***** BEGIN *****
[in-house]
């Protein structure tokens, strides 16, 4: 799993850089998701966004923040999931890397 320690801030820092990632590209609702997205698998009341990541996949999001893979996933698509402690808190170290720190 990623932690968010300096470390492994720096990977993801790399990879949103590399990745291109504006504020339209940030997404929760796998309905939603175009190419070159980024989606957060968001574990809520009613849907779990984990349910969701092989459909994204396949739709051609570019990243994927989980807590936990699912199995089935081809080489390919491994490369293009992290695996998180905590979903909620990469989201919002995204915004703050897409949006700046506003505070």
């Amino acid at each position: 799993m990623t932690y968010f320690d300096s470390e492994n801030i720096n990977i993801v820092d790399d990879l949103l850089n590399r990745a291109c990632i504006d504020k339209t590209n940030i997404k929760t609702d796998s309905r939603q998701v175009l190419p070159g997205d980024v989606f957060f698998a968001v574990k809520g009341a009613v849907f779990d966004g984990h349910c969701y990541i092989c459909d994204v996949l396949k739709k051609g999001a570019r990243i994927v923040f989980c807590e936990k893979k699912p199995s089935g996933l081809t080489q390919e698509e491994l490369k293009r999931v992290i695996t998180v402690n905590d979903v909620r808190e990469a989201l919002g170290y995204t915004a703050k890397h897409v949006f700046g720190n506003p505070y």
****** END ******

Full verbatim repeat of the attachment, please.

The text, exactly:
[in-house]
């Protein structure tokens, strides 16, 4: 799993850089998701966004923040999931890397 320690801030820092990632590209609702997205698998009341990541996949999001893979996933698509402690808190170290720190 990623932690968010300096470390492994720096990977993801790399990879949103590399990745291109504006504020339209940030997404929760796998309905939603175009190419070159980024989606957060968001574990809520009613849907779990984990349910969701092989459909994204396949739709051609570019990243994927989980807590936990699912199995089935081809080489390919491994490369293009992290695996998180905590979903909620990469989201919002995204915004703050897409949006700046506003505070």
């Amino acid at each position: 799993m990623t932690y968010f320690d300096s470390e492994n801030i720096n990977i993801v820092d790399d990879l949103l850089n590399r990745a291109c990632i504006d504020k339209t590209n940030i997404k929760t609702d796998s309905r939603q998701v175009l190419p070159g997205d980024v989606f957060f698998a968001v574990k809520g009341a009613v849907f779990d966004g984990h349910c969701y990541i092989c459909d994204v996949l396949k739709k051609g999001a570019r990243i994927v923040f989980c807590e936990k893979k699912p199995s089935g996933l081809t080489q390919e698509e491994l490369k293009r999931v992290i695996t998180v402690n905590d979903v909620r808190e990469a989201l919002g170290y995204t915004a703050k890397h897409v949006f700046g720190n506003p505070y």